RHINELANDER - Hardwood logging makes up as much as 10% of Wisconsin's agriculture exports, much of it sold to China.
Sen. Tammy Baldwin (D-Wisconsin) says small logging businesses are at the heart of rural economies in her district and the lack of market stability is one of the main reasons for Wisconsin's economic downturn.
Today (Tuesday), Baldwin sent a letter to Department of Agriculture Secretary Sonny Perdue demanding that the hardwood industry no longer be overlooked in the ongoing trade war.
"I believe that Sonny Perdue and President Trump ought to allow them to receive some of the same type of trade relief that has been granted to other farmers," said Baldwin.
Baldwin added that hardwood logging is suffering not only in the short term, but in the long term as well.
China is turning to other sources, ending decade-long trade deals.
The USDA is expected to respond to Baldwin's letter in the near future.
She hopes they'll take action immediately to help loggers.
The complete version of Sen. Baldwin's letter can be found here:
The Centers for Disease Control recommends wearing face masks to limit the spread of COVID-19.
Stores in our area that sell the materials to make them have been declared non-essential, though.
"I don't want to jeopardize anybody's health and be open as usual," store owner Mary Wilke said.
Wilke knew she had to close both of her Sew Smart crafting supply stores as soon as COVID-19 appeared, but she was offering curbside delivery until she got a call.
"The health department called me and told me that I was not abiding by the law and I had to cease immediately and I could no longer do that," Wilke said. "The only options I had were to do mail order or deliveries."
RHINELANDER - As the Coronavirus spreads across the world, medical professionals balance giving patients the best care possible while also keeping themselves healthy.
That juggling act forced many healthcare providers to stay away from their families -- fearing they may bring the virus home.
One local church opened its doors to give them a clean, safe, and free place to stay.
"We said hey we aren't going to wait around for someone else to do it, we wanted to do something positive for the community." said Lead Pastor Joseph Fehlen.
The Grace Foursquare Church in Rhinelander transformed its Family Life Center into a place for medical professionals to stay.
"We were sitting around thinking what in the world can we do with our empty buildings. We were just like hey how about we open up our Family Life Center for medical professionals that might be scared to go home or can't go home because they are interacting with the Coronavirus," Fehlen said.
Fehlen says there are eight beds available with most household items handy.
"We've got some items donated. Slumberland gave us an amazing deal. Home Depot has been working with us to give us different supplies. People in our church have already donated and just the outpouring of people who've offered to help," Fehlen said.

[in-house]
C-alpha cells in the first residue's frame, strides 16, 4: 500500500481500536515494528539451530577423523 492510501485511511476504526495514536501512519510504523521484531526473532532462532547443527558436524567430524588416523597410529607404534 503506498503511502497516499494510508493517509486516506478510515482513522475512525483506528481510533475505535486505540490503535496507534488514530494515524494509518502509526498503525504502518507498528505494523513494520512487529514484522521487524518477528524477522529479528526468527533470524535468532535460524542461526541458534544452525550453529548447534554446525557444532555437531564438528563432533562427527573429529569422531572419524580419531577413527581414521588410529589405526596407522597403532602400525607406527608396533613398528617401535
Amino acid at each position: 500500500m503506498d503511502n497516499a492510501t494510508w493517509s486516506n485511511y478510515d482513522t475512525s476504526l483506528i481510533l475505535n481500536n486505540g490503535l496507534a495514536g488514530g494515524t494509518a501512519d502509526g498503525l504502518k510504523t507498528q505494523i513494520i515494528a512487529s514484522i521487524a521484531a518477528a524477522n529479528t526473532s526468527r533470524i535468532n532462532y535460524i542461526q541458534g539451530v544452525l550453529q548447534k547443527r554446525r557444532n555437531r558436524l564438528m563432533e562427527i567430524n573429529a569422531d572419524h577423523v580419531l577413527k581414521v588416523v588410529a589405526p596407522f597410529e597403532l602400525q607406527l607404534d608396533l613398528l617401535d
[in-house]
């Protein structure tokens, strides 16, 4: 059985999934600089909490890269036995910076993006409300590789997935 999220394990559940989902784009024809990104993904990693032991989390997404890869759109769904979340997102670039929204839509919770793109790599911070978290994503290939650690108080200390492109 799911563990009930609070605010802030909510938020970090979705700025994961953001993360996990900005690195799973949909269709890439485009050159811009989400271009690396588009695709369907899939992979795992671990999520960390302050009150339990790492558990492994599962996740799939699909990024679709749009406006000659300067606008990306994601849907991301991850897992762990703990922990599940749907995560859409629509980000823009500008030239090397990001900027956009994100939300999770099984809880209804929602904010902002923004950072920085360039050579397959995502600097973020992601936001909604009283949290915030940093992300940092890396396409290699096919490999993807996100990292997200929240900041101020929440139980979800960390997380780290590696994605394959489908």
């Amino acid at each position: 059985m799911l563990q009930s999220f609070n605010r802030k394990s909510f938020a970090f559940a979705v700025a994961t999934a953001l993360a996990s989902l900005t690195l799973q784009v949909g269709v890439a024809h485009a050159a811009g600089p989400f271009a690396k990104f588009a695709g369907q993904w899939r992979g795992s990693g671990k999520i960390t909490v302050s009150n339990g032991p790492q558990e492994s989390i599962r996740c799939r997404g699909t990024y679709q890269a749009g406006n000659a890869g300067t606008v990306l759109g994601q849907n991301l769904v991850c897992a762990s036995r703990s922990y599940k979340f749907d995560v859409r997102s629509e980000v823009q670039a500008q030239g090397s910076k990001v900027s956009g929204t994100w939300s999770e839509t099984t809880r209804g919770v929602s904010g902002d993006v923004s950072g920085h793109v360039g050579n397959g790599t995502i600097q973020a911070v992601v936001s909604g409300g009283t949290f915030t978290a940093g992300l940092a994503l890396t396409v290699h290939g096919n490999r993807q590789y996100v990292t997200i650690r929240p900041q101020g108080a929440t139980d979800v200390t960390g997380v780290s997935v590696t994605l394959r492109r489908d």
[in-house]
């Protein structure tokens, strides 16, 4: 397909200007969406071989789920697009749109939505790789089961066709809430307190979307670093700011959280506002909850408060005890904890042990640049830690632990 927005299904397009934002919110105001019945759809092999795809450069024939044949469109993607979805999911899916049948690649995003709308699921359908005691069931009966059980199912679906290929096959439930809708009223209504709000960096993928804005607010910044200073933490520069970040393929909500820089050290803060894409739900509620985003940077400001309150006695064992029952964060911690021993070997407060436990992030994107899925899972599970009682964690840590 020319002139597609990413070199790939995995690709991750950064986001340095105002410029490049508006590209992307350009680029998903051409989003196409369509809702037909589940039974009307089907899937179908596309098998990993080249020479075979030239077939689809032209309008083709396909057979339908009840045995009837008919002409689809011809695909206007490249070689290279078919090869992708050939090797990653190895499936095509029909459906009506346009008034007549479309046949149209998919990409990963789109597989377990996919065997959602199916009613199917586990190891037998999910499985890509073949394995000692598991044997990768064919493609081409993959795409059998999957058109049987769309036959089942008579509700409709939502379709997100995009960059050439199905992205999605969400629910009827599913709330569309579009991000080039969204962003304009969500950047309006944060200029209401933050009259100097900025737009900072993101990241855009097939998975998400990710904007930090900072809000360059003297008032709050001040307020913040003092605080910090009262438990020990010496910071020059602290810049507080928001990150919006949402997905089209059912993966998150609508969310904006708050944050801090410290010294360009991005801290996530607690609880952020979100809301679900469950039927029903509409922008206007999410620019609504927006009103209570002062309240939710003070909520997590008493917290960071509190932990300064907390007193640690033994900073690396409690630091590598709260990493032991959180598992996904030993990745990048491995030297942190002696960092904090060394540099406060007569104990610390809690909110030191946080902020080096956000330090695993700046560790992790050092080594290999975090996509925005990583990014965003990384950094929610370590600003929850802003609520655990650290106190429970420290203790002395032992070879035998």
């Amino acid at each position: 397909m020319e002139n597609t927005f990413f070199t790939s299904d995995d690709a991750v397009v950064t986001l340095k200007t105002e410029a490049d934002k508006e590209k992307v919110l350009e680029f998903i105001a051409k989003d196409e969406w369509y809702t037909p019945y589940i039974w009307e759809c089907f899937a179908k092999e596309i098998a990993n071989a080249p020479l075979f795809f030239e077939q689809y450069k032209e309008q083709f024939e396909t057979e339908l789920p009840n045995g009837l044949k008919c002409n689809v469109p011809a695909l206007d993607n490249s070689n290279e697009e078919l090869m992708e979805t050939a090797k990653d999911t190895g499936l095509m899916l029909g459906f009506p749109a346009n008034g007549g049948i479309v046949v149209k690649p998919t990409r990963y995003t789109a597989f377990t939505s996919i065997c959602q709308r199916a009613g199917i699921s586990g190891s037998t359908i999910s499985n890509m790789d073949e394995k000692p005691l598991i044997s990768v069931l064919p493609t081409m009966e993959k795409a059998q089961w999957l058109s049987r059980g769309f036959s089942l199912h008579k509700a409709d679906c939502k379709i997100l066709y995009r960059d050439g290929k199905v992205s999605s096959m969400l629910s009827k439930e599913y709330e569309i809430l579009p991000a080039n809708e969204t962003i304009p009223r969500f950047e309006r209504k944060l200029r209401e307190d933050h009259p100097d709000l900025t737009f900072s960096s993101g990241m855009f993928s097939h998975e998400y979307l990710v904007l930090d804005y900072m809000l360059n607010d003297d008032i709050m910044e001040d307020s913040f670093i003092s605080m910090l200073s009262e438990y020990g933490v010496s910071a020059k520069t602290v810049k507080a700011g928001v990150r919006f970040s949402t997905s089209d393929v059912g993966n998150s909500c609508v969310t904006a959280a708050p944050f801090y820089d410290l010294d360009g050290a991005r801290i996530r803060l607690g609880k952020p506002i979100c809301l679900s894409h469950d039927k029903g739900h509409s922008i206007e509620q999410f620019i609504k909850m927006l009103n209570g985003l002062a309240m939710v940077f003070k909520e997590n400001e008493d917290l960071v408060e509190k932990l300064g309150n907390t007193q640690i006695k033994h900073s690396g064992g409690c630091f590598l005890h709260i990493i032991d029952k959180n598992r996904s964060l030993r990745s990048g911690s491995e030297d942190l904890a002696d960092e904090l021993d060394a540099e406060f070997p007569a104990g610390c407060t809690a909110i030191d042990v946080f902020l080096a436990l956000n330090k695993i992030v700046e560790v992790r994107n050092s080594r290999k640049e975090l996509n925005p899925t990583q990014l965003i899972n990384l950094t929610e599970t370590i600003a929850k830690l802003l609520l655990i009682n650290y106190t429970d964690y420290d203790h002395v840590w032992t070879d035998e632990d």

The church assures that all spaces have been deep cleaned and prepared for the healthcare workers.
"There's a lot of space, there's a washer and dryer they can use when they come in. So there's a lot of things to do to keep it sanitized and we will have out bleach bottles and wipes all over the place," Fehlen said.
Fehlen says the church space will be available for as long as it's needed. In the meantime he hopes positive actions like this will keep the community moving forward during these times of need.
"Hang around with people who are hope dealers, dealing out hope, graciousness, love, forgiveness and acceptance to each other. Find those people," Fehlen said.
RHINELANDER - The Lights of the Northwoods Festival draws in hundreds of people to experience the best light-show in the area. Leaders from the festival want the community to know that the staff is still working to light up the Northwoods.
Oneida County health officials confirmed two more people have tested positive for COVID-19, bringing the county's total to 5.
Health officials say the 4th individual is in their 50's and has traveled outside the community, but has not had any contact with anyof the previously confirmed cases in the county. That person is now in isolation.
They say the 5th individual is in their 70's, and is currently in the hospital. They say they person has not had contact with any of thepreviously confirmed cases in the county, nor have they traveled outside of the community.
MADISON - The number of deaths attributed to the coronavirus in Wisconsin is up to 77 as of Monday, the state Department of Health Services reported.
That is an increase of nine people from Sunday. There have now been deaths reported in 16 counties. More than half of all deaths, 40, have occurred in Milwaukee County, followed by Dane County with nine.
As of Monday, there were 2,440 confirmed cases of COVID-19 in Wisconsin. But because testing is not widespread, health officials continue to caution the actual number of cases is far higher.
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